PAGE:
authors ; and it is a world to see, and a Grecian must needs smile at his 
devices, striving to make St Luke's speech here, as he construeth the 
words, an elegancy in the Greek tongue. He sendeth us first to Budee's 
commentaries, where there are examples of solaecophanes : and, indeed, 
Budee taketh the word for that which may seem a solecism, and yet is 
an elegancy, and all his examples are of most fine and figurative phrases, 
but, alas ! how unlike to that in St Luke ! And here M. Fulke was very 
foully deceived, thinking that Beza and Budee took the word in one 
sense : and so taking his mark amiss, as it were a counter for gold, where 
he found soloecophanes in Budee, there he thought all was like to St 
Luke's sentence, and that which Beza meant to be a plain solecism, he 
maketh it like to Budee's elegancies. Much like to those good searchers 
in Oxford (as it is said, masters of arts,) who, having to seek for papistical 
books in a lawyer's study, and seeing there books with red letters, cried 
out. Mass books. Mass books: whereas it was the code or some other 
book of the civil or canon law. 


Fulke. This must needs be a famous place for the 
real presence of Christ's blood in the sacrament, that never 
one of the ancient or late writers observed, until within these 
few years. But let us see what fault Beza hath com- 
mitted in translation. The last word in the verse, to e/c^v- 
vo/jLevov, he hath so translated, as it must be referred to 
the word tw aifxan, signifying blood, with which in case it 
doth not agree. That is true ; but that he confesseth that 
all Greek copies without exception have it as it is com- 
monly read, it is false : only he saith, Omnes tamen ve- 

[} Beza's words are, "Hoc poculum est novum illud testamentum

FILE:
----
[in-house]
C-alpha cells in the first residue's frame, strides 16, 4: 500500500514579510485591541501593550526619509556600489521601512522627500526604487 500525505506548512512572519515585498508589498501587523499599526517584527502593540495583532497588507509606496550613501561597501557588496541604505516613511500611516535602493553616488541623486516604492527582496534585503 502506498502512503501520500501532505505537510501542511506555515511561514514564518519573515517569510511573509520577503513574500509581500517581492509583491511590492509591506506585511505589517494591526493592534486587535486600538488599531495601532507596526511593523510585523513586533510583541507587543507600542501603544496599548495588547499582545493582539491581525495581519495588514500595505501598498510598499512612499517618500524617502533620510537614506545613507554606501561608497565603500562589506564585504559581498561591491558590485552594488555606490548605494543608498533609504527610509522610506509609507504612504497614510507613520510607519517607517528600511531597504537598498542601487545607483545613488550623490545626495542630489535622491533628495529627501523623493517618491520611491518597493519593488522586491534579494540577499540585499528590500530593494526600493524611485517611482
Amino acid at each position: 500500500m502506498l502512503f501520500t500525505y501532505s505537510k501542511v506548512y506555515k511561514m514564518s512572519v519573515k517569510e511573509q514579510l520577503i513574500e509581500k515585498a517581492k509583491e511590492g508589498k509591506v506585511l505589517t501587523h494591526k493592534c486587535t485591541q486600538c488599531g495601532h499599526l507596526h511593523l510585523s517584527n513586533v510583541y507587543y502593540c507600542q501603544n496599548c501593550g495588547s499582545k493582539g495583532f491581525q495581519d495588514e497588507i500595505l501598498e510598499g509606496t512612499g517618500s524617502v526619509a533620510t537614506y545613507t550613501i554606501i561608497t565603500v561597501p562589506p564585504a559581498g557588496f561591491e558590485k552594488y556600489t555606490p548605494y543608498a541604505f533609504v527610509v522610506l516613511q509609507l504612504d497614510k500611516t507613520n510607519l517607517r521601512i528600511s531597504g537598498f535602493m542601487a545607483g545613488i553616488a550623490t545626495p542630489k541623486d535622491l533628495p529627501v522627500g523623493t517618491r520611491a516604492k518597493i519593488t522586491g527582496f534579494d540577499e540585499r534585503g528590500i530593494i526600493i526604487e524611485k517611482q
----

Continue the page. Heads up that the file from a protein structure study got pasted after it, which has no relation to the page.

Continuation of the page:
per sanguinem meum, qui pro vobis cffunditur." Edit. 1556 and 


tusti nostri codices ita scriptum habebant. "All our old 
Greek copies had it so written." He speaketh only of his 
own, or such as he had, and not of all without exception; for 
since he wrote this note, there came to his hands one other 
ancient copy, both of Greek and Latin, in which this whole 
verse of the second deUvery of the cup is clean left out. 
For immediately after these words, tovto ecrri to (rwfxd 
fxou, 7rX>)i/ iSov t] ^etjO doth follow ; and so in the Latin, Ve- 
runtamen ecce manus qui tradet me, &c. Moreover, Beza 
telleth you, that Basil in his Ethicks, 6p. kol. citing tliis whole 
text of St Luke, readeth, t^ virep vfxwv eK')(vvoiJ.evM in the 
dative case, agreeing with t^ aifxan, the word next before. 
By wliich it is manifest, that in S. Basil's time the read- 
ing was otherwise than now it is in most copies. Again, 
where you say, he confesseth that in true grammatical con- 
struction it must needs be said, Qiiod pro vohis funditur, 
his words are not so ; but that those words, if we look to 
the construction, cannot be referred to the blood, but to 
the cup, which in effect is as much as you say ; ' His judg- 
ment indeed is of these words, as they are now read, that 
either it is a manifest soloecophanes, or else an addition 
out of the margin into the text; and as for the word 
soloecophanes, you understand him that he meaneth a plain 
solecism and fault in grammar, and so doth M. Whitakers.' 
How you understand him, it is not material, but how he 
is to be understood indeed. M. Wliitakers, whom you call 
to witness, doth not so understand him, but sheweth that if